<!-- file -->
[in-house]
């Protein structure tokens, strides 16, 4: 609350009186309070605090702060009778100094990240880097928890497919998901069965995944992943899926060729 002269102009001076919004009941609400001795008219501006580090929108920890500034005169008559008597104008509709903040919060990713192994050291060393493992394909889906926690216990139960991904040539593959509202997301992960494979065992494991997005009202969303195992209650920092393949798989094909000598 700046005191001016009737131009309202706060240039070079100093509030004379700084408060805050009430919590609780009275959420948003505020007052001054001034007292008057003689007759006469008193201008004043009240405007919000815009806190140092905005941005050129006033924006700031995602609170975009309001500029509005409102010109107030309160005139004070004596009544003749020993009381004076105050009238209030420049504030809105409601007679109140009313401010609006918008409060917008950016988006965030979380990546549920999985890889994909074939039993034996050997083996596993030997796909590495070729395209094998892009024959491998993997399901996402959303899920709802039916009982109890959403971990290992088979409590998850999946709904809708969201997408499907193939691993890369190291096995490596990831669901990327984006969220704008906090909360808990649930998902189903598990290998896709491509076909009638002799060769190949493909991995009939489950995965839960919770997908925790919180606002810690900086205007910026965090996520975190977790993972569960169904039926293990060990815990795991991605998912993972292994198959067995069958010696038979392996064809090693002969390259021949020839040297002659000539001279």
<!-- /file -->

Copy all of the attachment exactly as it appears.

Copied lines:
[in-house]
């Protein structure tokens, strides 16, 4: 609350009186309070605090702060009778100094990240880097928890497919998901069965995944992943899926060729 002269102009001076919004009941609400001795008219501006580090929108920890500034005169008559008597104008509709903040919060990713192994050291060393493992394909889906926690216990139960991904040539593959509202997301992960494979065992494991997005009202969303195992209650920092393949798989094909000598 700046005191001016009737131009309202706060240039070079100093509030004379700084408060805050009430919590609780009275959420948003505020007052001054001034007292008057003689007759006469008193201008004043009240405007919000815009806190140092905005941005050129006033924006700031995602609170975009309001500029509005409102010109107030309160005139004070004596009544003749020993009381004076105050009238209030420049504030809105409601007679109140009313401010609006918008409060917008950016988006965030979380990546549920999985890889994909074939039993034996050997083996596993030997796909590495070729395209094998892009024959491998993997399901996402959303899920709802039916009982109890959403971990290992088979409590998850999946709904809708969201997408499907193939691993890369190291096995490596990831669901990327984006969220704008906090909360808990649930998902189903598990290998896709491509076909009638002799060769190949493909991995009939489950995965839960919770997908925790919180606002810690900086205007910026965090996520975190977790993972569960169904039926293990060990815990795991991605998912993972292994198959067995069958010696038979392996064809090693002969390259021949020839040297002659000539001279």